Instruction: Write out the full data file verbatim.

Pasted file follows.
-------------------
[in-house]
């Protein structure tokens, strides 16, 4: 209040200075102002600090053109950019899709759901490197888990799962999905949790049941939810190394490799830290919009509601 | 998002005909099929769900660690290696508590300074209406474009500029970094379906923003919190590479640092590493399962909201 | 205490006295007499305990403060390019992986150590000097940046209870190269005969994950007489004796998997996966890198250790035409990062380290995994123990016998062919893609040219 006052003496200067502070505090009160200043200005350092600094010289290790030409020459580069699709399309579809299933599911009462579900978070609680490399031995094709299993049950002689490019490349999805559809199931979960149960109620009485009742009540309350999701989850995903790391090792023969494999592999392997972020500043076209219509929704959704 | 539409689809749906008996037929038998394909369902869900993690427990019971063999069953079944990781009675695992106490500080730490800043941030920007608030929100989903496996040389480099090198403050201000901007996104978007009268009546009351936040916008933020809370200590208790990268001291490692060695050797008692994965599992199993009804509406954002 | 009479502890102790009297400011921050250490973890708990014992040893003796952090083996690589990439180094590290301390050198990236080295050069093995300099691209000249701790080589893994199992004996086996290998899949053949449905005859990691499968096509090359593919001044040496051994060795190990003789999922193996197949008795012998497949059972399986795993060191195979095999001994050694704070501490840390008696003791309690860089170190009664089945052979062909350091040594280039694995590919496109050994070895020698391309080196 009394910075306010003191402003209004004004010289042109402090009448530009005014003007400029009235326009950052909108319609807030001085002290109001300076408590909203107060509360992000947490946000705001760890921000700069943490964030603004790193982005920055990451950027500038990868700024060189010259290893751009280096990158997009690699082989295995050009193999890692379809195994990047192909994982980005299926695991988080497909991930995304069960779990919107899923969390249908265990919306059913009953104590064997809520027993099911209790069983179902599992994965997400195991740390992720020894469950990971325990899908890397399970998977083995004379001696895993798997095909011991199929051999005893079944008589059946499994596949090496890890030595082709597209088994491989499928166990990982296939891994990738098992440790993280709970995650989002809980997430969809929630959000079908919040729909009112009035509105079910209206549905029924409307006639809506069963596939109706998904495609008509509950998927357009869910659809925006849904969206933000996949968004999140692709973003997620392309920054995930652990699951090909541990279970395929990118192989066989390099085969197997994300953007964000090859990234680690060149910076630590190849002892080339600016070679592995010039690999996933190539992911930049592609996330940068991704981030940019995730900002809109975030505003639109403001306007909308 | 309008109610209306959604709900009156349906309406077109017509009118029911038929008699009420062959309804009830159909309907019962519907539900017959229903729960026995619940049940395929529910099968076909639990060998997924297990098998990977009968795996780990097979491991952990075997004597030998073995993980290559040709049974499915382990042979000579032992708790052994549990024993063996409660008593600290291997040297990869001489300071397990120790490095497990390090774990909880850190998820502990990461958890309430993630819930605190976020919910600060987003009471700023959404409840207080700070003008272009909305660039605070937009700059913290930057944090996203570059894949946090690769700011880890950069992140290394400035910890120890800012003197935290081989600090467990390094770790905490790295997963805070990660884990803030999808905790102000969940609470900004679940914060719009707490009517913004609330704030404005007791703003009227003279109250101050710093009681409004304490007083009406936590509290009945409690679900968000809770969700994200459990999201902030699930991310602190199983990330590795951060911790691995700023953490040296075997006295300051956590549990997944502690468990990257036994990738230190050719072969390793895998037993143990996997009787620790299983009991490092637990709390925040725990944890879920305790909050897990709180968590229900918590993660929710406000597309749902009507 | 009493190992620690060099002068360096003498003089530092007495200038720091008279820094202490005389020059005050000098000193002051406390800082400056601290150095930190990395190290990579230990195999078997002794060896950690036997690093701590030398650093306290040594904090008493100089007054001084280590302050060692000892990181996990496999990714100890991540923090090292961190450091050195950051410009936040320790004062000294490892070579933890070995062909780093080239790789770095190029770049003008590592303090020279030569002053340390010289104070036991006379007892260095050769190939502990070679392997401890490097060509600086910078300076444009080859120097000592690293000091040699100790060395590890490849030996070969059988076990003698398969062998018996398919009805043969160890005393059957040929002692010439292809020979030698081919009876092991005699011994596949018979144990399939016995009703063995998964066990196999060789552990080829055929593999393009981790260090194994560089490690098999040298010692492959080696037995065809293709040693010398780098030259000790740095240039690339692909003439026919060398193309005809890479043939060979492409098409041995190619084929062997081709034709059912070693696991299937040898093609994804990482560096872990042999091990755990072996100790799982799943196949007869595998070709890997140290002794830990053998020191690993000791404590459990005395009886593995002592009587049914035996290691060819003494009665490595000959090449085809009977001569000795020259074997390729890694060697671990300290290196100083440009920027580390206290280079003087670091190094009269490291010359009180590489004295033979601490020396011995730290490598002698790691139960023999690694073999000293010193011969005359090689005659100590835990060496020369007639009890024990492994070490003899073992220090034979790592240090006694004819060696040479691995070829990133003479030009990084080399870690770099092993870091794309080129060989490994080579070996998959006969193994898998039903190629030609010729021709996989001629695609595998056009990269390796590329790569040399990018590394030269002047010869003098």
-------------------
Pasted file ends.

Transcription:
[in-house]
């Protein structure tokens, strides 16, 4: 209040200075102002600090053109950019899709759901490197888990799962999905949790049941939810190394490799830290919009509601 | 998002005909099929769900660690290696508590300074209406474009500029970094379906923003919190590479640092590493399962909201 | 205490006295007499305990403060390019992986150590000097940046209870190269005969994950007489004796998997996966890198250790035409990062380290995994123990016998062919893609040219 006052003496200067502070505090009160200043200005350092600094010289290790030409020459580069699709399309579809299933599911009462579900978070609680490399031995094709299993049950002689490019490349999805559809199931979960149960109620009485009742009540309350999701989850995903790391090792023969494999592999392997972020500043076209219509929704959704 | 539409689809749906008996037929038998394909369902869900993690427990019971063999069953079944990781009675695992106490500080730490800043941030920007608030929100989903496996040389480099090198403050201000901007996104978007009268009546009351936040916008933020809370200590208790990268001291490692060695050797008692994965599992199993009804509406954002 | 009479502890102790009297400011921050250490973890708990014992040893003796952090083996690589990439180094590290301390050198990236080295050069093995300099691209000249701790080589893994199992004996086996290998899949053949449905005859990691499968096509090359593919001044040496051994060795190990003789999922193996197949008795012998497949059972399986795993060191195979095999001994050694704070501490840390008696003791309690860089170190009664089945052979062909350091040594280039694995590919496109050994070895020698391309080196 009394910075306010003191402003209004004004010289042109402090009448530009005014003007400029009235326009950052909108319609807030001085002290109001300076408590909203107060509360992000947490946000705001760890921000700069943490964030603004790193982005920055990451950027500038990868700024060189010259290893751009280096990158997009690699082989295995050009193999890692379809195994990047192909994982980005299926695991988080497909991930995304069960779990919107899923969390249908265990919306059913009953104590064997809520027993099911209790069983179902599992994965997400195991740390992720020894469950990971325990899908890397399970998977083995004379001696895993798997095909011991199929051999005893079944008589059946499994596949090496890890030595082709597209088994491989499928166990990982296939891994990738098992440790993280709970995650989002809980997430969809929630959000079908919040729909009112009035509105079910209206549905029924409307006639809506069963596939109706998904495609008509509950998927357009869910659809925006849904969206933000996949968004999140692709973003997620392309920054995930652990699951090909541990279970395929990118192989066989390099085969197997994300953007964000090859990234680690060149910076630590190849002892080339600016070679592995010039690999996933190539992911930049592609996330940068991704981030940019995730900002809109975030505003639109403001306007909308 | 309008109610209306959604709900009156349906309406077109017509009118029911038929008699009420062959309804009830159909309907019962519907539900017959229903729960026995619940049940395929529910099968076909639990060998997924297990098998990977009968795996780990097979491991952990075997004597030998073995993980290559040709049974499915382990042979000579032992708790052994549990024993063996409660008593600290291997040297990869001489300071397990120790490095497990390090774990909880850190998820502990990461958890309430993630819930605190976020919910600060987003009471700023959404409840207080700070003008272009909305660039605070937009700059913290930057944090996203570059894949946090690769700011880890950069992140290394400035910890120890800012003197935290081989600090467990390094770790905490790295997963805070990660884990803030999808905790102000969940609470900004679940914060719009707490009517913004609330704030404005007791703003009227003279109250101050710093009681409004304490007083009406936590509290009945409690679900968000809770969700994200459990999201902030699930991310602190199983990330590795951060911790691995700023953490040296075997006295300051956590549990997944502690468990990257036994990738230190050719072969390793895998037993143990996997009787620790299983009991490092637990709390925040725990944890879920305790909050897990709180968590229900918590993660929710406000597309749902009507 | 009493190992620690060099002068360096003498003089530092007495200038720091008279820094202490005389020059005050000098000193002051406390800082400056601290150095930190990395190290990579230990195999078997002794060896950690036997690093701590030398650093306290040594904090008493100089007054001084280590302050060692000892990181996990496999990714100890991540923090090292961190450091050195950051410009936040320790004062000294490892070579933890070995062909780093080239790789770095190029770049003008590592303090020279030569002053340390010289104070036991006379007892260095050769190939502990070679392997401890490097060509600086910078300076444009080859120097000592690293000091040699100790060395590890490849030996070969059988076990003698398969062998018996398919009805043969160890005393059957040929002692010439292809020979030698081919009876092991005699011994596949018979144990399939016995009703063995998964066990196999060789552990080829055929593999393009981790260090194994560089490690098999040298010692492959080696037995065809293709040693010398780098030259000790740095240039690339692909003439026919060398193309005809890479043939060979492409098409041995190619084929062997081709034709059912070693696991299937040898093609994804990482560096872990042999091990755990072996100790799982799943196949007869595998070709890997140290002794830990053998020191690993000791404590459990005395009886593995002592009587049914035996290691060819003494009665490595000959090449085809009977001569000795020259074997390729890694060697671990300290290196100083440009920027580390206290280079003087670091190094009269490291010359009180590489004295033979601490020396011995730290490598002698790691139960023999690694073999000293010193011969005359090689005659100590835990060496020369007639009890024990492994070490003899073992220090034979790592240090006694004819060696040479691995070829990133003479030009990084080399870690770099092993870091794309080129060989490994080579070996998959006969193994898998039903190629030609010729021709996989001629695609595998056009990269390796590329790569040399990018590394030269002047010869003098």